The technology could help make accessing cars easier for disabled drivers.
Jaguar Land Rover has developed a prototype for a revolutionary new door that could make cars easier to access for disabled drivers. Dubbed the mobility door prototype, the door automatically opens as the driver approaches, or it can be operated with gesture control.
The technology, which is currently being tested on a Range Rover Sport, uses motion sensors and keyless entry technology to detect the driver as they walk towards the vehicle before opening automatically. Jaguar Land Rover says this new door technology could help make accessing cars easier for disabled drivers. It could also be useful for people who have their hands full carrying child seats or large items.
Like a Rolls-Royce, the mobility door prototype can be closed from the inside by pressing an overhead button without needing to reach out and pull the door shut. Radar sensors on the driver’s door detect lamp posts or other obstacles to stop the door hitting objects when it opens. The prototype door can also be programmed to close and lock itself when the driver walks away.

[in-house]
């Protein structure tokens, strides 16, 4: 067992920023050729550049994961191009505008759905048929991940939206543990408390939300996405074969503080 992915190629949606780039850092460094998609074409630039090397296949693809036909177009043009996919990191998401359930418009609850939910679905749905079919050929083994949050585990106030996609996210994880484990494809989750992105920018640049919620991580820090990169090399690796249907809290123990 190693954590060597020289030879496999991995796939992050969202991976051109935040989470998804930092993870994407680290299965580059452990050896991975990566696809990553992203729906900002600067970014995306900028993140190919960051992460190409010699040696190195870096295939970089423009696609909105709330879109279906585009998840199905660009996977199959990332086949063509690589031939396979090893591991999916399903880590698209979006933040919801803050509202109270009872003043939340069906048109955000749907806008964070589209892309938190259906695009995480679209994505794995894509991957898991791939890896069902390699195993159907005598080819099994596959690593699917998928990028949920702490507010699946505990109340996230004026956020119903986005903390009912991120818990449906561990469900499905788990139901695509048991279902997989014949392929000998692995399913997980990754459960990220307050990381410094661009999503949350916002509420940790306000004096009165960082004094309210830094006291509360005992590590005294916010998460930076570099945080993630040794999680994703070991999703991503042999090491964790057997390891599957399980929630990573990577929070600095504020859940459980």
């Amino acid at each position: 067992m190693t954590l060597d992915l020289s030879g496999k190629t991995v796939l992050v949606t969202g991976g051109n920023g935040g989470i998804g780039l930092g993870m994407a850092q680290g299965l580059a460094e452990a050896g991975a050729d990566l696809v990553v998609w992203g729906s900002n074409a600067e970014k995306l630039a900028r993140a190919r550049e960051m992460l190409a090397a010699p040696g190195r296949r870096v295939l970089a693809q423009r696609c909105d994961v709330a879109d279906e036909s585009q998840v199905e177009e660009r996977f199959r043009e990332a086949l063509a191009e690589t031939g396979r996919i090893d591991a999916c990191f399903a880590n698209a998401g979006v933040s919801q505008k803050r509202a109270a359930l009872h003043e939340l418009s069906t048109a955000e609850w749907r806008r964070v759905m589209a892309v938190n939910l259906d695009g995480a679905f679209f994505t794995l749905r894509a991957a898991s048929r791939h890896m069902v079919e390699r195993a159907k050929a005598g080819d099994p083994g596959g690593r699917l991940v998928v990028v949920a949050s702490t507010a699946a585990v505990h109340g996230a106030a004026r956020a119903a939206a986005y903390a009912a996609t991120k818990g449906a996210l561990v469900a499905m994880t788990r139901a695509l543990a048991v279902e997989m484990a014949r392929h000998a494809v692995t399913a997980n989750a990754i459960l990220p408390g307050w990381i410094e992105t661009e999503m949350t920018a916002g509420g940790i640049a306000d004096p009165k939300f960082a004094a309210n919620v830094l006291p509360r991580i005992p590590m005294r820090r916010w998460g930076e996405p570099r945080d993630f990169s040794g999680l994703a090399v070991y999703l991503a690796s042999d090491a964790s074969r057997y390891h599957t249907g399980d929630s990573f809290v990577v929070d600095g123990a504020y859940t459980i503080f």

Jaguar Land Rover has been trialing the system with Former Royal Marine Commando and triple amputee Mark Ormrod. “This innovative Jaguar Land Rover technology would be such a benefit to me and has real power to change lives for those who face problems getting in and out of the car. Opening and closing the car door may seem like such an insignificant task to many people but sometimes it’s the small, everyday obstacles which people take for granted that are most frustrating to overcome for those living with disabilities."
The technology was developed on a laboratory rig for over six months before it was tested on a Range Rover Sport, but there’s no word yet when the technology is likely to be added to future Jaguar Land Rover models. "The mobility door is an exciting piece of technology that offers a real-world value to our customers," said Xu Zhou, deep learning technical research manager at Jaguar Land Rover. "There’s also something very welcoming about the door opening on your approach – something we think will be greatly valued as we become more familiar with shared mobility."